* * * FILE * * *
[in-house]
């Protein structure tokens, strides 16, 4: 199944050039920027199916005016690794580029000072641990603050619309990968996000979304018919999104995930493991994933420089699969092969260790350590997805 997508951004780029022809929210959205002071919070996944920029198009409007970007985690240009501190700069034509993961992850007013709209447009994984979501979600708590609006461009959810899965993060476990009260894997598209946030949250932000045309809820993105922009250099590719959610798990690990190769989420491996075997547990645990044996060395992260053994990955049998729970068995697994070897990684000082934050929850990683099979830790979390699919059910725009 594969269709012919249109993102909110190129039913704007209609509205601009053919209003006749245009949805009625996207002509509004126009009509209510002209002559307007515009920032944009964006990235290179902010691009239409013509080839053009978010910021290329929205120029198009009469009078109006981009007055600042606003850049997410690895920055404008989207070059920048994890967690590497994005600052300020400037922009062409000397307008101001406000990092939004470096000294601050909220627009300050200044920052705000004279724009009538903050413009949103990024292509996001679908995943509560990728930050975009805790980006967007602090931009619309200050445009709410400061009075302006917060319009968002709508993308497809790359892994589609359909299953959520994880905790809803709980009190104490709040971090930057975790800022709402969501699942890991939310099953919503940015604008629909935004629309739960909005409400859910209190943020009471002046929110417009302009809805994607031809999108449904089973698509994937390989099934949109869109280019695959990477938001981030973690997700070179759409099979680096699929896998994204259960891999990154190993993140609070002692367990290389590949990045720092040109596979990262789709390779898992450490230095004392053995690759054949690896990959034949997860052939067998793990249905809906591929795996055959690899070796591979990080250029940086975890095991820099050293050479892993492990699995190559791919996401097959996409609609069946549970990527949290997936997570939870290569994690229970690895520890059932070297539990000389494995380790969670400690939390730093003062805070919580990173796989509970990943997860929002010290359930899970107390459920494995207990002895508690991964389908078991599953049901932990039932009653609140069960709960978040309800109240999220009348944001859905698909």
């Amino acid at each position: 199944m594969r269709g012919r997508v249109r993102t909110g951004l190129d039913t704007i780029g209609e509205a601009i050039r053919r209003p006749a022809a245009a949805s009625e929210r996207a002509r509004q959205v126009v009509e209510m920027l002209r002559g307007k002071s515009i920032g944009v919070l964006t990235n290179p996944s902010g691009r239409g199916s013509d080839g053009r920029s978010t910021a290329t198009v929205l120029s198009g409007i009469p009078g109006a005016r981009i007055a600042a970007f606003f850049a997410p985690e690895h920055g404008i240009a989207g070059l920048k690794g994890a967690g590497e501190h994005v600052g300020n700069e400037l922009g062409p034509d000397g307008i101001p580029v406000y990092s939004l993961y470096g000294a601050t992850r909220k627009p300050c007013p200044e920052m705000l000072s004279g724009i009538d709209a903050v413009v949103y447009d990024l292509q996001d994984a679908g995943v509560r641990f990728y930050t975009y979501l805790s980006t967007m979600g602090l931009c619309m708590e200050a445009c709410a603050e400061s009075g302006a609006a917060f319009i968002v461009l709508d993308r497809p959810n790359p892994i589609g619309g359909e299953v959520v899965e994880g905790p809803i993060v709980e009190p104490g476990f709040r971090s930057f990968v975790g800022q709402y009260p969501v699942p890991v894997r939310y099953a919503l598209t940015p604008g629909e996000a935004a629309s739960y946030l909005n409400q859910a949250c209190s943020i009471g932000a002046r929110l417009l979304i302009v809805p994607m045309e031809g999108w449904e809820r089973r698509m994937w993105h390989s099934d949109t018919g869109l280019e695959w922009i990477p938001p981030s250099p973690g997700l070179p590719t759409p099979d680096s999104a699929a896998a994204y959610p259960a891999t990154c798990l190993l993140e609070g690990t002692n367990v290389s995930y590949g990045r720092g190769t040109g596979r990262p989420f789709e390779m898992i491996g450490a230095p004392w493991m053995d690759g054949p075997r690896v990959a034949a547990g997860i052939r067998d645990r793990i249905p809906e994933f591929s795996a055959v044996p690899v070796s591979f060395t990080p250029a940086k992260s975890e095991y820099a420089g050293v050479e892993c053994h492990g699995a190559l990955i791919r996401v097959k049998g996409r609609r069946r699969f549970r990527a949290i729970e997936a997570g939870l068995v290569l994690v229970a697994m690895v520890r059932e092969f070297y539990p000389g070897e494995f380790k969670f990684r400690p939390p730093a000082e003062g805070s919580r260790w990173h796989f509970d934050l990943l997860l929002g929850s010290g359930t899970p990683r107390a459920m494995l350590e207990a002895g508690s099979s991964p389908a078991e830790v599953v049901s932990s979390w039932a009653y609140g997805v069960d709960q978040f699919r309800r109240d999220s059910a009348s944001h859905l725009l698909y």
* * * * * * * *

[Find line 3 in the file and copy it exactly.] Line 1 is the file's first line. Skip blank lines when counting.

């Amino acid at each position: 199944m594969r269709g012919r997508v249109r993102t909110g951004l190129d039913t704007i780029g209609e509205a601009i050039r053919r209003p006749a022809a245009a949805s009625e929210r996207a002509r509004q959205v126009v009509e209510m920027l002209r002559g307007k002071s515009i920032g944009v919070l964006t990235n290179p996944s902010g691009r239409g199916s013509d080839g053009r920029s978010t910021a290329t198009v929205l120029s198009g409007i009469p009078g109006a005016r981009i007055a600042a970007f606003f850049a997410p985690e690895h920055g404008i240009a989207g070059l920048k690794g994890a967690g590497e501190h994005v600052g300020n700069e400037l922009g062409p034509d000397g307008i101001p580029v406000y990092s939004l993961y470096g000294a601050t992850r909220k627009p300050c007013p200044e920052m705000l000072s004279g724009i009538d709209a903050v413009v949103y447009d990024l292509q996001d994984a679908g995943v509560r641990f990728y930050t975009y979501l805790s980006t967007m979600g602090l931009c619309m708590e200050a445009c709410a603050e400061s009075g302006a609006a917060f319009i968002v461009l709508d993308r497809p959810n790359p892994i589609g619309g359909e299953v959520v899965e994880g905790p809803i993060v709980e009190p104490g476990f709040r971090s930057f990968v975790g800022q709402y009260p969501v699942p890991v894997r939310y099953a919503l598209t940015p604008g629909e996000a935004a629309s739960y946030l909005n409400q859910a949250c209190s943020i009471g932000a002046r929110l417009l979304i302009v809805p994607m045309e031809g999108w449904e809820r089973r698509m994937w993105h390989s099934d949109t018919g869109l280019e695959w922009i990477p938001p981030s250099p973690g997700l070179p590719t759409p099979d680096s999104a699929a896998a994204y959610p259960a891999t990154c798990l190993l993140e609070g690990t002692n367990v290389s995930y590949g990045r720092g190769t040109g596979r990262p989420f789709e390779m898992i491996g450490a230095p004392w493991m053995d690759g054949p075997r690896v990959a034949a547990g997860i052939r067998d645990r793990i249905p809906e994933f591929s795996a055959v044996p690899v070796s591979f060395t990080p250029a940086k992260s975890e095991y820099a420089g050293v050479e892993c053994h492990g699995a190559l990955i791919r996401v097959k049998g996409r609609r069946r699969f549970r990527a949290i729970e997936a997570g939870l068995v290569l994690v229970a697994m690895v520890r059932e092969f070297y539990p000389g070897e494995f380790k969670f990684r400690p939390p730093a000082e003062g805070s919580r260790w990173h796989f509970d934050l990943l997860l929002g929850s010290g359930t899970p990683r107390a459920m494995l350590e207990a002895g508690s099979s991964p389908a078991e830790v599953v049901s932990s979390w039932a009653y609140g997805v069960d709960q978040f699919r309800r109240d999220s059910a009348s944001h859905l725009l698909y």